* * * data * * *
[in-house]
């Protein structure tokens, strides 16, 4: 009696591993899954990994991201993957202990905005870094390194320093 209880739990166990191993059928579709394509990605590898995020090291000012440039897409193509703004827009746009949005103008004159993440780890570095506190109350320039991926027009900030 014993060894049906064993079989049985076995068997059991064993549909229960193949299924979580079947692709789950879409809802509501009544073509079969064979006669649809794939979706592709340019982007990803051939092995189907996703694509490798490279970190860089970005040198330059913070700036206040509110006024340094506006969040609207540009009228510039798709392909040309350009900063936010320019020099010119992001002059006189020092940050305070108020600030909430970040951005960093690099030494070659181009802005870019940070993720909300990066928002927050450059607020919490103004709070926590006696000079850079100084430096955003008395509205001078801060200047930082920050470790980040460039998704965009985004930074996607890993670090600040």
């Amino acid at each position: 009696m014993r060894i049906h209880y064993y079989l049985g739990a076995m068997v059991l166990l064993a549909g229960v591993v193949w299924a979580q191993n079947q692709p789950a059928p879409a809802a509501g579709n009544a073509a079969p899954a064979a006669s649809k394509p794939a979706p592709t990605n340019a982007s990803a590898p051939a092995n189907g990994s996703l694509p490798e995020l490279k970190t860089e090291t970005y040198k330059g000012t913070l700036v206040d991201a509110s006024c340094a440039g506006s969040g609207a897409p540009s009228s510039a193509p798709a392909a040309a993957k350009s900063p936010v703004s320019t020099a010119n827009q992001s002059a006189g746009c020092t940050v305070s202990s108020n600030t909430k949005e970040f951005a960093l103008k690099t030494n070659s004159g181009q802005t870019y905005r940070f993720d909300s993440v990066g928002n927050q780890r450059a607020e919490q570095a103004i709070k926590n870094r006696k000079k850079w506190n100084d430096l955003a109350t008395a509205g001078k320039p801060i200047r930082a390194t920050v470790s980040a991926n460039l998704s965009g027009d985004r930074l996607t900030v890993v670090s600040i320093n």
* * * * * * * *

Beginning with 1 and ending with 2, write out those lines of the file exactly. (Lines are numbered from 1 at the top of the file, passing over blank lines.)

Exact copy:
[in-house]
């Protein structure tokens, strides 16, 4: 009696591993899954990994991201993957202990905005870094390194320093 209880739990166990191993059928579709394509990605590898995020090291000012440039897409193509703004827009746009949005103008004159993440780890570095506190109350320039991926027009900030 014993060894049906064993079989049985076995068997059991064993549909229960193949299924979580079947692709789950879409809802509501009544073509079969064979006669649809794939979706592709340019982007990803051939092995189907996703694509490798490279970190860089970005040198330059913070700036206040509110006024340094506006969040609207540009009228510039798709392909040309350009900063936010320019020099010119992001002059006189020092940050305070108020600030909430970040951005960093690099030494070659181009802005870019940070993720909300990066928002927050450059607020919490103004709070926590006696000079850079100084430096955003008395509205001078801060200047930082920050470790980040460039998704965009985004930074996607890993670090600040």